In today’s society, we would think that systemic racism is a thing of the past. After all, several laws have been enacted that make workplace and housing discrimination illegal.
However, race is a significant factor when it comes to the level of health care a person receives.
The Health Equity and Accountability Act (HEAA)
There have been studies that show racism affects the accessibility and quality of medical care received by marginalized groups. It manifests in various ways in how care is delivered, leading to differences in health outcomes.
Bias comes in many forms, influencing health care providers’ clinical decision-making and patient interactions. To eliminate health care disparities among racial and ethnic minority groups, lawmakers introduced the Health Equity and Accountability Act (HEAA). It would address the problem through a multifaceted approach, including:
- Improving data collection and reporting
- Enhancing health care services for immigrant populations
- Increasing cultural competency training for health care providers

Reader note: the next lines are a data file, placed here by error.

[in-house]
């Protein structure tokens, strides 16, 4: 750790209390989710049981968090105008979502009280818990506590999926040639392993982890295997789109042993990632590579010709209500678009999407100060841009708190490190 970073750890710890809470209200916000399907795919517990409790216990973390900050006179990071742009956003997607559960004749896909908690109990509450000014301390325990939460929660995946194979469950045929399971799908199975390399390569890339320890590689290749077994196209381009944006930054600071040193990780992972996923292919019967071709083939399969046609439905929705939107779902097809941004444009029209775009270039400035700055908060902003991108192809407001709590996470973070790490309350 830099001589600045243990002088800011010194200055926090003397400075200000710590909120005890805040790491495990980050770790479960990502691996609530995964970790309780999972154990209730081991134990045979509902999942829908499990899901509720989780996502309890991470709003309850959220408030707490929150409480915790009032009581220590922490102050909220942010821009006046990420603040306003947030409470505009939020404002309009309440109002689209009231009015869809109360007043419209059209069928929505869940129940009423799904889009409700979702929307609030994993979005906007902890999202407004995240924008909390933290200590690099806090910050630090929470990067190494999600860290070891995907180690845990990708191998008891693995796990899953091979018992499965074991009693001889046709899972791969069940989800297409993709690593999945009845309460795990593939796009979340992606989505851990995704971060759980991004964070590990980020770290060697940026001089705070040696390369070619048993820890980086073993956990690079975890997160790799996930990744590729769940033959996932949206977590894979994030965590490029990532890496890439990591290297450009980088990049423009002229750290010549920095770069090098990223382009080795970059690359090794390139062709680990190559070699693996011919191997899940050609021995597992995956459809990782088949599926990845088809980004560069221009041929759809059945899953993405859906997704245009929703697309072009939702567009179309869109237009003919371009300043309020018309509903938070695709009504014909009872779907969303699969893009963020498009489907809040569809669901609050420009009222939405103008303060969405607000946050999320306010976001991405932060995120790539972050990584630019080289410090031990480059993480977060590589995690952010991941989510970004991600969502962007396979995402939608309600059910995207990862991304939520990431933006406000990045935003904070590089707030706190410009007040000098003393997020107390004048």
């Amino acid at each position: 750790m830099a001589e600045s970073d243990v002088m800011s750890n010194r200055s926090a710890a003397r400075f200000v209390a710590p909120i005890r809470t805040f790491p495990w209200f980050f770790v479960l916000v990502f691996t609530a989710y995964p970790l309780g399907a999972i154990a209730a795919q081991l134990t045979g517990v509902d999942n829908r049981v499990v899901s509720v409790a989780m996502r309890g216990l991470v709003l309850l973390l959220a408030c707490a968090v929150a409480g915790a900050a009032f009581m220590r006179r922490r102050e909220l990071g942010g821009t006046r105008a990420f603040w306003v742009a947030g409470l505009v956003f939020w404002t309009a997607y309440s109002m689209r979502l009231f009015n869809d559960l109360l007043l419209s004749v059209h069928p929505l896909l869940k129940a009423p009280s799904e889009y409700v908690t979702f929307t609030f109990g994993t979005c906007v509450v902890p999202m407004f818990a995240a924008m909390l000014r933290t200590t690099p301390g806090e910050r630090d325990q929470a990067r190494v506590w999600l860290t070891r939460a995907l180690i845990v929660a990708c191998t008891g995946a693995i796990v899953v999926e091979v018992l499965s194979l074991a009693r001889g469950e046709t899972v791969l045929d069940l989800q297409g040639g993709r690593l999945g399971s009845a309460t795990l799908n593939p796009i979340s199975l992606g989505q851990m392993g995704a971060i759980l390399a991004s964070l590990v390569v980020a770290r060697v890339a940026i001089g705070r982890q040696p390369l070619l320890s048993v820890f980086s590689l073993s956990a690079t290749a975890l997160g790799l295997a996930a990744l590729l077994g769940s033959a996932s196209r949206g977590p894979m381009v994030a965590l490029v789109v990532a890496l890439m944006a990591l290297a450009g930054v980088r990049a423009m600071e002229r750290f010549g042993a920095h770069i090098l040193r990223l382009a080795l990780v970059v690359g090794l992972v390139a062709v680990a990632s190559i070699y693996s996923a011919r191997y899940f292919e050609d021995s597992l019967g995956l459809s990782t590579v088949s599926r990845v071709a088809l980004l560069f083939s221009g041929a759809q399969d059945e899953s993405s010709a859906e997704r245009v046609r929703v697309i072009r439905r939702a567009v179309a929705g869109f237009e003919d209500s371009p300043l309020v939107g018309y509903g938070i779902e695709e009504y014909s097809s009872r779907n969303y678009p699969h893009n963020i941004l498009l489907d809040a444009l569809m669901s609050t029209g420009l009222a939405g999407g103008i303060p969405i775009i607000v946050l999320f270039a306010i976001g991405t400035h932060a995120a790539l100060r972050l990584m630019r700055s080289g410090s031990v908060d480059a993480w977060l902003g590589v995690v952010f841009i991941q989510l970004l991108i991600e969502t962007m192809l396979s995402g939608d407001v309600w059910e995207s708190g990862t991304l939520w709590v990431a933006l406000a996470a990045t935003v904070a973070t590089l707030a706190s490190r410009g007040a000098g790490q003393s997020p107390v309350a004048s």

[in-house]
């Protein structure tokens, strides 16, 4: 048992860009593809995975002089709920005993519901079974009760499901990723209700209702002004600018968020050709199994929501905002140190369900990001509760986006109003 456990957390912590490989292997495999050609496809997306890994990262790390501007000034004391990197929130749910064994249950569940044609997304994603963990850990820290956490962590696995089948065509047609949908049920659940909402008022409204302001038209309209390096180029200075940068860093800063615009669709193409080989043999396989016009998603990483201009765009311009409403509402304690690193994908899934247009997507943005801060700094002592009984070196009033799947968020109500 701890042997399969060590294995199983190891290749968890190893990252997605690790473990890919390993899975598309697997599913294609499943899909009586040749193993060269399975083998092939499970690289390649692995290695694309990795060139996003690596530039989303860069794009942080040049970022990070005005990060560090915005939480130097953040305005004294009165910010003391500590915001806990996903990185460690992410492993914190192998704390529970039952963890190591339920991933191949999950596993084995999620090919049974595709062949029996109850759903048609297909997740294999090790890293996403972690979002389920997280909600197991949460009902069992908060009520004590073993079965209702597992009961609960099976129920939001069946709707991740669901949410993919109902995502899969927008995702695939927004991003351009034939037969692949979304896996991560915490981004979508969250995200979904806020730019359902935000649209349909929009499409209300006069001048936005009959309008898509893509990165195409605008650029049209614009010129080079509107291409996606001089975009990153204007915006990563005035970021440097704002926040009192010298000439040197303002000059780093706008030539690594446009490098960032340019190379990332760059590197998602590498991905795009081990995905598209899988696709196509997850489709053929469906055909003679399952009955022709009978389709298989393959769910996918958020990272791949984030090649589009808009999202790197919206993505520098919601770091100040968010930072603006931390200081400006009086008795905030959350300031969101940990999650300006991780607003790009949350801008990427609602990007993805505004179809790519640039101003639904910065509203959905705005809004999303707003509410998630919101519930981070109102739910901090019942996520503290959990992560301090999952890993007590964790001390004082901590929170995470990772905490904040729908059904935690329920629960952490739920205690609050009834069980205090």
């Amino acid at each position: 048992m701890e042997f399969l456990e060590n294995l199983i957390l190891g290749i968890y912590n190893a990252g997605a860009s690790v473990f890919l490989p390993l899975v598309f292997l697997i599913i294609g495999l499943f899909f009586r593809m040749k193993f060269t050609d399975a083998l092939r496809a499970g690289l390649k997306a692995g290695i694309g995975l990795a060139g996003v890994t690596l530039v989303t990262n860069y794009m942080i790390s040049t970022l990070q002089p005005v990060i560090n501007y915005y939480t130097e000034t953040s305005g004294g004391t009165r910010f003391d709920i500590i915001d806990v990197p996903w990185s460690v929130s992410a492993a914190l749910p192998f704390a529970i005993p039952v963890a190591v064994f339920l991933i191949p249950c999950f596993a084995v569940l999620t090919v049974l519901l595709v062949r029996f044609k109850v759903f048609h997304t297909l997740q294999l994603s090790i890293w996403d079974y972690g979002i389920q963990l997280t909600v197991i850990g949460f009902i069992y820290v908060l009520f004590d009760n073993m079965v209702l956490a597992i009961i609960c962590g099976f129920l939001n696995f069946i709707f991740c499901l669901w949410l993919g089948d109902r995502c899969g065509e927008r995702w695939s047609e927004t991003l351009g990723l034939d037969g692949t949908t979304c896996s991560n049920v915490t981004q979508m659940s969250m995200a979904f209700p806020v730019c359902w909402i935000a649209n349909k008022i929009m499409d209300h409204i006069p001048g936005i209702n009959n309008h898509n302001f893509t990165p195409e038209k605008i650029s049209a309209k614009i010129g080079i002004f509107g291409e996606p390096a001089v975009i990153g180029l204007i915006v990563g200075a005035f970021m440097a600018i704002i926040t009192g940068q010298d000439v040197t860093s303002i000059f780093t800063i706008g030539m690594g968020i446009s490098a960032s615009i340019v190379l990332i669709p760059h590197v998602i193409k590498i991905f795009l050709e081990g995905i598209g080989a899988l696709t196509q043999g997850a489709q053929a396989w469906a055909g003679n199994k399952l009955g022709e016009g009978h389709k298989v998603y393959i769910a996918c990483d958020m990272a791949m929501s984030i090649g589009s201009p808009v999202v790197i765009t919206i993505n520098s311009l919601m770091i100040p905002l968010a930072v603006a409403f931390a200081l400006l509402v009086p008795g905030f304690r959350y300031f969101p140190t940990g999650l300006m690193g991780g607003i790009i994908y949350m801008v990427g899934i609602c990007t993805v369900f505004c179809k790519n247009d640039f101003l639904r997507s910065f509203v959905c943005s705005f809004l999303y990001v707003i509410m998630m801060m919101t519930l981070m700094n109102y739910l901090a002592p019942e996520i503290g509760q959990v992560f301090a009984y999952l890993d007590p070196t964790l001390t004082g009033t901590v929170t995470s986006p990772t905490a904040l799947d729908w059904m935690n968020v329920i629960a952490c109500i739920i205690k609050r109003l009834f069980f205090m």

The HEAA looks to improve access to quality health care services, regardless of race, ethnicity or immigration status. It would include expanding Medicaid and Medicare programs, improving community health centers, and addressing language barriers that affect access to care.
The bill was introduced in 2007 and reintroduced yearly, with updates reflecting changes in the health care landscape. Rep. Robin Kelly presented the most recent bill, which is currently awaiting review by the Subcommittee on Health.
Until changes are made at every level of the health care system, racism and bias will continue to affect the health outcomes of marginalized populations. On its own, bias in treatment isn’t enough for a medical malpractice suit. However, if that bias led to negligence and caused actual harm to the patient, there could be grounds for a case.